Skip to main content

Diversity, Equity, and Inclusion

Statement on Diversity, Equity, & Inclusion

Since the start of the COVID pandemic, there has been a noticeable rise in anti-Asian hate incidents. More recently, horrific attacks have been carried out on Asian-Americans, many of them elderly.

We strongly stand against Asian hate, Asian hate crimes, and any race-based aggression against Asian individuals.

We strongly stand with Asian students, staff, and faculty who are a vital and essential part of the UH community. Together, we make vibrant the mosaic of University of Houston, which is a recognized Asian-American and Pacific Islander-serving institution.

We strongly choose not to dismiss instances of racism but rather lift up and advocate for Asian members of our community.

We strongly choose to stand against actions and attitudes that attempt to minimize the humanity of Asian people.

Please stand with us recognizing the impact of Asian hate and that no instance of Asian hate is acceptable in our community.

To NSM Students, Faculty, and Staff who are natives of India, or have family in India, we want you to know we stand in solidarity with you. We can only imagine the hardship the catastrophic COVID situation in India is imposing on you.

We will keep you, your family, and loved ones in our thoughts and hope the situation improves soon. In the meantime, know we are here to support you so feel free to reach out to us if we can be of help.

  • Jim Briggs and Donna Stokes, Associate Deans (Committee Co-Chairs)
  • Amy Sater (Chair), Biology & Biochemistry
  • Ognjen Miljanic, Chemistry
  • Thamar Solorio, Computer Science
  • Johnny Wu, Earth & Atmospheric Sciences
  • Leah McAlister-Shields (NTT), Mathematics
  • Lisa Koerner, Physics

The University of Houston aspires to be a national leader in diversity, equity, and inclusion. We are among the most diverse research universities in the country and a designated Hispanic-serving and Asian American and Native American Pacific Islander-serving institution.

The ethnic, racial, and religious makeup of our students is reflective of the diverse Houston community and is a bellwether of the future demographics of Texas and the nation. UH attracts and retains its diverse population of Texas natives and second- and first-generation immigrants by offering reasonably priced education and globally relevant programs.

Within this vibrant environment, the UH College of Natural Sciences and Mathematics strives to create and disseminate knowledge and offer its students world-class STEM education. Like other human endeavors, science flourishes in environments that reflect our national diversity and in which all participants feel included; such environments also translate into a greater understanding and appreciation of science among the general public.

Our mission is to foster such an inclusive environment for open discourse in the natural sciences.

However, our work on advancing diversity, equity, and inclusion is far from over.

Representation of minority and female students in STEM fields has been historically low. This translates into low percentages of these groups pursuing well-paid, high-tech jobs in our city’s healthcare and energy sectors. The ethnic and racial makeup of our faculty does not yet reflect the makeup of our students, presenting challenges in effective mentorship and role model relationships.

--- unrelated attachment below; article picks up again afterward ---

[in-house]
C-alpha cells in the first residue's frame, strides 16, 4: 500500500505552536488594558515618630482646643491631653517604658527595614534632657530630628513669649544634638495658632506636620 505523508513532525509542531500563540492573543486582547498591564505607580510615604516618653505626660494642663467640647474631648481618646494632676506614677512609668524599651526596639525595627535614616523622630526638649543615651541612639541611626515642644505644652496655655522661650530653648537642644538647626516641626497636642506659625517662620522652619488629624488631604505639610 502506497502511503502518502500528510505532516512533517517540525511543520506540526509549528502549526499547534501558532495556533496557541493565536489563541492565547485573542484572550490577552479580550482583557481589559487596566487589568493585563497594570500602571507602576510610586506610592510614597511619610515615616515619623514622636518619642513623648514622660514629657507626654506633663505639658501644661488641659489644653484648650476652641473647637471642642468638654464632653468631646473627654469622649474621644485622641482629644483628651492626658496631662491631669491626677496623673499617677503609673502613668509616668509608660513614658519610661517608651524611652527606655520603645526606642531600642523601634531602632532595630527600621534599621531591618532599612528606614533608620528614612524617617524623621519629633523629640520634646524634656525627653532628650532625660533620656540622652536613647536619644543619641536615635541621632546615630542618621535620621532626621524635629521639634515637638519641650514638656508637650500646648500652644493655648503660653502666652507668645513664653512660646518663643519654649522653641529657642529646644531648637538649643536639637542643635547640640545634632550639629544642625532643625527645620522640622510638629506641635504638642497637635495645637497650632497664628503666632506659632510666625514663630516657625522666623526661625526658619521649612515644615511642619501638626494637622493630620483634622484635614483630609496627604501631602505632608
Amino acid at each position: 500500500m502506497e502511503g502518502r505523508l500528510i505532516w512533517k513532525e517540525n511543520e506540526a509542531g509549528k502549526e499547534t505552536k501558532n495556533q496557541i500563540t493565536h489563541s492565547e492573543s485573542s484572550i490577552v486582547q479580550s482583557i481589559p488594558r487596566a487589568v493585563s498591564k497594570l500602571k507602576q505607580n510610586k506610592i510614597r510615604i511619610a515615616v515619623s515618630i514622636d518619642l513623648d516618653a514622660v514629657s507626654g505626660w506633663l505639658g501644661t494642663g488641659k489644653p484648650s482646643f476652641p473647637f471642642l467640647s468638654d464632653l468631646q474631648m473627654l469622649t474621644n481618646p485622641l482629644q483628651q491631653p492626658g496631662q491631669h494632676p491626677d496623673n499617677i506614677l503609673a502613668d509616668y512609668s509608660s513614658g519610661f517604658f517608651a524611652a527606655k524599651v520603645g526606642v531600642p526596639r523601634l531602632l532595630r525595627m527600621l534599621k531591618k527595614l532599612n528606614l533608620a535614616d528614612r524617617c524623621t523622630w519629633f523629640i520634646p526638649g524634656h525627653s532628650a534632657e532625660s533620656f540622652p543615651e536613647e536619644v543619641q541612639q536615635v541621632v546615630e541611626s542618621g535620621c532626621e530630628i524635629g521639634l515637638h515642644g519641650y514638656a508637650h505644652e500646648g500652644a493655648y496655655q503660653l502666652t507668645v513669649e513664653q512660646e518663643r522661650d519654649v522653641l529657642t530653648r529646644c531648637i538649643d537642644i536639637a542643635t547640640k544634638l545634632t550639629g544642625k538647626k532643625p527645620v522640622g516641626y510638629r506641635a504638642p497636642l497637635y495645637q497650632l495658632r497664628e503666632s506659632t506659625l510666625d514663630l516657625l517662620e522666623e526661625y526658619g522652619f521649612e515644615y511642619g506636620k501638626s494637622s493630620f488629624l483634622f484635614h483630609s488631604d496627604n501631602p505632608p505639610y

Our accomplishments and mission are threatened by the continuation and resurgence of institutional racism in the U.S. and Texas, and the recent waves of xenophobia and renewed anti-immigrant sentiment. The persistent killings of unarmed citizens of color and the groundswell of the Movement for Black Lives remind us that the history of enslavement, exclusion, and genocide is deeply embedded in our culture and institutions.

Academia and scientific research are not excepted from this fact, and our role as faculty and staff of the College of Natural Sciences and Mathematics is to confront these challenges with the understanding and empathy that transcends individual disciplines.

We are addressing these challenges in several ways.

  • First, we listen to the needs and concerns of our students, staff, and faculty, as well as to the nation's and world's leaders in advancing inclusion and equity.
  • Second, we reflect on our biases in teaching, mentoring, and hiring, and educate ourselves so that we can identify and challenge the biases in the society that surrounds us.
  • Third, we act to eliminate those biases through our own efforts and through the support of our alumni and local leaders in establishing programs designed to support research and professional development opportunities for Persons Excluded by Ethnicity or Race (PEERs).
  • Finally, we evolve.

In today's global society, the issues of diversity, representation, and inclusion are not static, and staying on the vanguard requires constant re-evaluation of these targets and our progress toward them. A key part of this evolution is the examination of prevalent narratives about science and academia, recognizing that our story is incomplete unless we recognize and address the processes by which individuals are excluded. This shift in culture is essential to our College’s mission of striving for excellence in science and education, building world-class research programs, and fostering a culture of collaboration and inclusion.